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A consortium of European truck manufacturers, Traton (Volkswagen Group, including Scania and MAN), Daimler Truck, and Volvo, recently announced that they will work together to build the necessary charging infrastructure for heavy trucks in Europe. The joint venture will start putting in place 1,700 fast-charging stations in 2022.

As a driver, you will soon be able to charge your truck there within the legally required 45-minute rest period, day and night. All truck manufacturers will be able to use the charging stations, and the goal is to always source the electricity from green sources – something that will apply to all electricity sooner or later, by the way. In addition, it is planned that long-distance coaches for consumer transport will also be able to use them. The joint venture will be headquartered in Amsterdam, which also adds kudos to our Dutch active role in charging stations and the software required for them. The recent IPOs of EVBox and Allego, both now worth more than €1 billion, reinforce that picture, as does the success of Fastned and others.

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The news is further confirmation that virtually the entire automotive industry is committed to electric propulsion. Now that clear steps are also being taken towards electrically powered long-distance freight transport, the hydrogen variant has also been relegated to second place here. The city bus industry is already almost completely converted, and passenger car manufacturers are increasingly announcing when they are going to stop selling gasoline engines and switch completely to selling electric models.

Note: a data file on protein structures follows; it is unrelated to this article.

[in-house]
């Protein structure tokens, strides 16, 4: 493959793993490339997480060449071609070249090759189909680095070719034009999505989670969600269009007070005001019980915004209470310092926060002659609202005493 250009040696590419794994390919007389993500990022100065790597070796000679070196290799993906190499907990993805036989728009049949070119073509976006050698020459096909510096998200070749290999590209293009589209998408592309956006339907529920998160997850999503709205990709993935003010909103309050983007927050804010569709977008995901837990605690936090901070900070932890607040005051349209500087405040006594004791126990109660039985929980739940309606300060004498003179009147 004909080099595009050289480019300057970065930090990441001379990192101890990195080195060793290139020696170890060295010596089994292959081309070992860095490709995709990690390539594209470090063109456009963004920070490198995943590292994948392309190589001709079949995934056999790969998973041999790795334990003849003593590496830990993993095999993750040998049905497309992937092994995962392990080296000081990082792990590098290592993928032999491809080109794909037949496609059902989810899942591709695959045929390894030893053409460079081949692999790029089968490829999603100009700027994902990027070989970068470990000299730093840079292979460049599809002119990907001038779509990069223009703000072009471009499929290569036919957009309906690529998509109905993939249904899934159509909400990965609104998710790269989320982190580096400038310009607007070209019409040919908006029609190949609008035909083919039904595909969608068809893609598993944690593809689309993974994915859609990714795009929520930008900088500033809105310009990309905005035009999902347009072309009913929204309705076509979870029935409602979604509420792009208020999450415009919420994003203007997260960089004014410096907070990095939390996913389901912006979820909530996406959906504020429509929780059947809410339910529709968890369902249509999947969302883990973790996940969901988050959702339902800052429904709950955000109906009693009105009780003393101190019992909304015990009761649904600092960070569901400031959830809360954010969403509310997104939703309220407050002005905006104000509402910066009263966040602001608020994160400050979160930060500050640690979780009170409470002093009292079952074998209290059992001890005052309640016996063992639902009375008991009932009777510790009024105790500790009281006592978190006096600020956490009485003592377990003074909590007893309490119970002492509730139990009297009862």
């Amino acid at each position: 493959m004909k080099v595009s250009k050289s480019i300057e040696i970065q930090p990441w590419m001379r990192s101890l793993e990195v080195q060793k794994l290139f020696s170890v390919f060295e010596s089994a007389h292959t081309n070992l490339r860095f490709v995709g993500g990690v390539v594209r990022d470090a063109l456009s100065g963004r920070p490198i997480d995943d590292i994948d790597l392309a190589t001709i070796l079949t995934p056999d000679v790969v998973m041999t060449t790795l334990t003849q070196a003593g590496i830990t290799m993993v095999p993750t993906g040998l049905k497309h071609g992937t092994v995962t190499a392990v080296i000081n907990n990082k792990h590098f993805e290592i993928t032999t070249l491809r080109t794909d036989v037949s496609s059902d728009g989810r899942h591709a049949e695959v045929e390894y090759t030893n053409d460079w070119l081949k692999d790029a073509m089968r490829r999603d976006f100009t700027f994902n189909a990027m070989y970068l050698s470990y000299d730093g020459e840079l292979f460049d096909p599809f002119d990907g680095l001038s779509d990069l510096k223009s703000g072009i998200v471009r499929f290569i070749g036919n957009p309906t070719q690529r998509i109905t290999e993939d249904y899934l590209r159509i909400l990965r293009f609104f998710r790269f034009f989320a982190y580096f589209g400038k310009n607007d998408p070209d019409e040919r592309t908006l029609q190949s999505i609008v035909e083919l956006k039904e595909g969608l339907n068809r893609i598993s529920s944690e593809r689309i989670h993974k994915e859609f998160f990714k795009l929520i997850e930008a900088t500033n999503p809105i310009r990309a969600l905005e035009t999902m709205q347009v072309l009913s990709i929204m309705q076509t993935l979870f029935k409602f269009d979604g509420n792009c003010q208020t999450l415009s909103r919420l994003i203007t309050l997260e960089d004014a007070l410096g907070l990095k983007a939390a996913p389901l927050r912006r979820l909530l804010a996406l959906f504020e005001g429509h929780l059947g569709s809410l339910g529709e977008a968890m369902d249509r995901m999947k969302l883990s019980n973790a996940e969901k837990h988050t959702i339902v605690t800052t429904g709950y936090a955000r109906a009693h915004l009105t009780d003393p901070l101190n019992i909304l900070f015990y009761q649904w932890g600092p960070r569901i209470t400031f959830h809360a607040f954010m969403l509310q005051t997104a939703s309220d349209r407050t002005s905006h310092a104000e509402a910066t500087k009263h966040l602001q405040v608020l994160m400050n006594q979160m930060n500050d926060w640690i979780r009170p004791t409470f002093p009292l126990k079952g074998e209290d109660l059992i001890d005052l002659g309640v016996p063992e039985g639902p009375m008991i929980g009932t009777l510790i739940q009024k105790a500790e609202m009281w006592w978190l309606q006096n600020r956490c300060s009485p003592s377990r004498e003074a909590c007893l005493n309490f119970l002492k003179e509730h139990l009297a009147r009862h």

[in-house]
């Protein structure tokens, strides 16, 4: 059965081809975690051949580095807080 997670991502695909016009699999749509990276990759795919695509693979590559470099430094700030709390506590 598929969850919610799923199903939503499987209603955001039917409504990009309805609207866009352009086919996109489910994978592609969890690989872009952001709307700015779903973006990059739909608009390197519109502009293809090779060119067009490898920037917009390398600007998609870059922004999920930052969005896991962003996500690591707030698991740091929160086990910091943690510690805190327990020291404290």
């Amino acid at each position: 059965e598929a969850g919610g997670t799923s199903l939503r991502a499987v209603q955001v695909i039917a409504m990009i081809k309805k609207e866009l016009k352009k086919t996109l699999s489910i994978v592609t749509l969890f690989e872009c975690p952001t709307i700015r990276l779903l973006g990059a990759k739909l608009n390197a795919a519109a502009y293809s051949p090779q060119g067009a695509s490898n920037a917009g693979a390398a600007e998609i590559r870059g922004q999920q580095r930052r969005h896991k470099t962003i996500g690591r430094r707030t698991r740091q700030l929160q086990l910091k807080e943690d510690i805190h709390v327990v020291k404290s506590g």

Even Toyota, which has long insisted on hydrogen-powered passenger cars, now has to grit its teeth and admit that electric is the future. Fortunately, this also means the end of their misleading advertising about so-called self-rechargeable cars; after all, that was just about their gasoline-hybrid drives. The fact that electric propulsion now also has the full attention of manufacturers for the long-haul and therefore heavy trucks, can be called a breakthrough.

We have previously discussed in this column series that green hydrogen is about three times less efficient than using electricity in a battery drive. This makes the business case for electric propulsion in heavy road transport effectively a no-brainer since almost half of the operational costs are fuel-related. The increasingly cheaper and more compact battery packs make the initial purchase price lower, and thus the payback period becomes shorter. With Traton’s announced plans, the requirement for a good charging infrastructure will soon also be met, where you can charge with at least 1 MW and thus continue your journey in three-quarters of an hour. In combination with the mandatory 45-minute rest break, charging will even become a cost-neutral operation.

Maarten Steinbuch and Carlo van de Weijer are alternately writing this weekly column, originally published (in Dutch) in FD. Did you like it? There’s more to enjoy: a book with a selection of these columns has just been published by 24U and distributed by Lecturis.

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